I’ve had many requests from teachers to support Scratch for my RoboPi and PiDroidAlpha robot controller boards, and I’ve looked into it every six months or so. I’ve emailed with Tim several times, and he sent me suggestions to look at NuScratch and several other comparable block oriented languages.

    NONE of them appear to be easily extensible with C or Python. The latest scratches are fully dependant (as mentioned above) on Flash, another ridiculous decision.

    This is NOT great for the kids, teachers, and RPF.

    Scratch needs some simple common blocks, with some means of tying Python or C code to actually implement the functionality.

    At a minimum:

    digital read, digital write
    analog read, analog write
    pwm frequency
    motor speed/direction
    ultrasonic distance sensor

    Ideally of course it should be extensible for other custom blocks, but leave the implementation detail to python.

    • cymplecy says:

      Welcome to the discussion William 🙂
      The broadcast model was/is used so that it doesn’t materially alter squeak based Scratch and therefore it can still be called Scratch.

      However, given the fact that Tim has altered Scratch 1.4 so much now I think he/Foundation should just do a deal with MIT and call it officially PiScratch and do for the dedicated blocks

      Alternatively, now that we have the super fast (relatively speaking) Pi3, BYOB 3.11 runs sufficiently well that running a ScratchGPIO type application (e.g using broadcasts to send signals to an unlying Python prog) is full viable and fast enough for general use to achieve your aim of having dedicated blocks calling Python code (via the broadcast mechanism but hidden from end users)

      BYOB is a bit tool slow to run on PiZero (but since its not really a viable product for people like yourself to target – maybe that doesn’t matter)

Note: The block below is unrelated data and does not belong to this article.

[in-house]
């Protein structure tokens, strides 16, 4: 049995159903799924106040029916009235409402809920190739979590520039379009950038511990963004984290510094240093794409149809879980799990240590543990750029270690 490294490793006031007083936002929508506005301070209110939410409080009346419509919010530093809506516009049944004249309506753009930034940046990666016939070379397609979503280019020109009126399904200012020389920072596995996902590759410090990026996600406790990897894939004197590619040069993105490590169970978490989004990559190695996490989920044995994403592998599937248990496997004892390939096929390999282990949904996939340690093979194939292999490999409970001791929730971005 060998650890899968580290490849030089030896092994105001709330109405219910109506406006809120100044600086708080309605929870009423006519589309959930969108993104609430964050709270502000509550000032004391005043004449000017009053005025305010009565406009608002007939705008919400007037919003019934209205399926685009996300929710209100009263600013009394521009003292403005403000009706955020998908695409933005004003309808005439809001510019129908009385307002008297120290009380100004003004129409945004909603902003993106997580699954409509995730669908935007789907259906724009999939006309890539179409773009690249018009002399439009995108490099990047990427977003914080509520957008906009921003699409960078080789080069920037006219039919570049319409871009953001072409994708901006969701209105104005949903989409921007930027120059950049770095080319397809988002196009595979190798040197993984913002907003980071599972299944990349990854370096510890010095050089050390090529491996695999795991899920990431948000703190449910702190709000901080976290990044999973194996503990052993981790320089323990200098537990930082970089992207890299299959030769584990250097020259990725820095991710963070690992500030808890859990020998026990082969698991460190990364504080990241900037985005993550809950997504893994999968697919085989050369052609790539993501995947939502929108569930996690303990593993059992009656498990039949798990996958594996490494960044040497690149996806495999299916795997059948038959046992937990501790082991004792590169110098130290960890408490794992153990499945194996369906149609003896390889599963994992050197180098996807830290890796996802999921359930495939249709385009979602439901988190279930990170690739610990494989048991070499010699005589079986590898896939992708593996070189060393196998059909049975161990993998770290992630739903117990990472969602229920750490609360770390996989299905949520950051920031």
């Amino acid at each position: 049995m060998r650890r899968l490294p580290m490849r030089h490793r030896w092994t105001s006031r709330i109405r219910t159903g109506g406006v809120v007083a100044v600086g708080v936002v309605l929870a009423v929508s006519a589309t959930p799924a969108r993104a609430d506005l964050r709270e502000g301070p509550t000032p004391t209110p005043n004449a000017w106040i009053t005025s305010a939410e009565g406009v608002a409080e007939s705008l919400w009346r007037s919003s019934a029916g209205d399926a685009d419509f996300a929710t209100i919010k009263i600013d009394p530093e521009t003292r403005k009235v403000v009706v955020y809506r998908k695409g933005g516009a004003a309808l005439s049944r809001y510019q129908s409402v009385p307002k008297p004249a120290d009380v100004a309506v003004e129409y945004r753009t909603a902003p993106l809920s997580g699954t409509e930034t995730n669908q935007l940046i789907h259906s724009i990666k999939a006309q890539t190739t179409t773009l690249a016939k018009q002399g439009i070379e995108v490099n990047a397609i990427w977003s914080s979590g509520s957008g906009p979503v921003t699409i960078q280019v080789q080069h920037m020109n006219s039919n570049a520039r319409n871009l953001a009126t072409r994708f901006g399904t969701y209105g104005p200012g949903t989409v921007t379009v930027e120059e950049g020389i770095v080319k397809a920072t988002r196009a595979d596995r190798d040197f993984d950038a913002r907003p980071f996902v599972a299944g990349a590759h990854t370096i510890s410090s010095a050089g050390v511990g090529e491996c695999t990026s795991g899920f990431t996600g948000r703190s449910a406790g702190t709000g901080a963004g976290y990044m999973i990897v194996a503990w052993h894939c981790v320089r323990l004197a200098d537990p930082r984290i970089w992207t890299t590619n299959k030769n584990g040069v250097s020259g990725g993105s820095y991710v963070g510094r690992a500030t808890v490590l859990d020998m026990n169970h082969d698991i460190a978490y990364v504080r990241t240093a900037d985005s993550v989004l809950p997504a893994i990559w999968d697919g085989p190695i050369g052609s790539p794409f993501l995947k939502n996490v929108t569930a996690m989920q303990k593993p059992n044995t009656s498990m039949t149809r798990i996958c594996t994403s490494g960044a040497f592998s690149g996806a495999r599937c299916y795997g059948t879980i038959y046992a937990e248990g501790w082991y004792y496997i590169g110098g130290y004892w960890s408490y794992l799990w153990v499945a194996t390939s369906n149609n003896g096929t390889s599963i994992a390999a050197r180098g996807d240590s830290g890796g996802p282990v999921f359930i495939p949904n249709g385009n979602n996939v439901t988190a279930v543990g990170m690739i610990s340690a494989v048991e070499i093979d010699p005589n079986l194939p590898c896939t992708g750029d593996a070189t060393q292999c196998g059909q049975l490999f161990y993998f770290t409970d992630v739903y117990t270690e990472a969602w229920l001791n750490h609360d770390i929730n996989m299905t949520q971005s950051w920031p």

In fact as I write this, I think I should start working on PiBlock again 🙂

      I do very much like your idea of having generic common block names and then just each hardware retailer making their own Python interpreter for each one

      Obviously, I can’t let mention of RPF going by without adding my 2 cents 🙂 They don’t care about the kids – they really don’t – its all about them having control – if they cared about kids, they would have worked with myself or Gerhardt or Tony and taken one of our Scratch gpio implementations as a starting point instead of paying someone to start all over again (with the obvious delay it caused/is still causing) and to make it effectively closed source is the worst aspect of it all 🙁 🙁 🙁 Bad people – very bad people 🙁

  9. Darren Townsend says:


    I’m sure I’m going to hate myself in the morning, but I agree fully with your last paragraph!

    As you know, I went over to NuScratch for a while, mainly because it is packaged with the standard Raspian, which makes it easier to ‘sell’ to teachers. But progress has just been so damn ssllloooowwwww…..

    One way in which your assertion that they’re not thinking of the kids (or at least certainly not with Scratch) really hits home with me, is the recent implementation of servo support. The full range of travel is around 50 degrees ! When I asked Tim about this, when it was still in planning stage, his decision was based on his 20+ years experience with servos in model aircraft. I tried explaining that the end-user requirements were completely different, and that $2 micro servos didn’t need the same level of protection as $150 professional ones, but he’s ploughed on with it regardless. This was the final straw for me, as whoever is overseeing Tim’s work either has no clue about what NuScratch is used for in a Primary setting or, as you say, doesn’t care.

    I actually think that the RPI has lost interest with Scratch, as the focus seems to be very much on Python these days. This is all very nice, but not we want at KS2 level. Scratch is the best tool IMHO for grabbing the kids’ interest; they are already familiar with the interface, so you’re really just expanding on their current knowledge.

    I don’t always agree with what you say and the way that you say it, but ScratchGPIO is the thing that’s had the biggest impact on me and enabled me to introduce the Pi into my son’s school and help the school to expand their Computing curriculum. Tomorrow I am running my first after-school Pi Club, and I don’t think I’d have had the confidence and ability to do that without the stuff I’ve done and learned using your software.

    NuScratch may be a dead duck, but I’m doing my bit to make sure that ScratchGPIO has a strong future.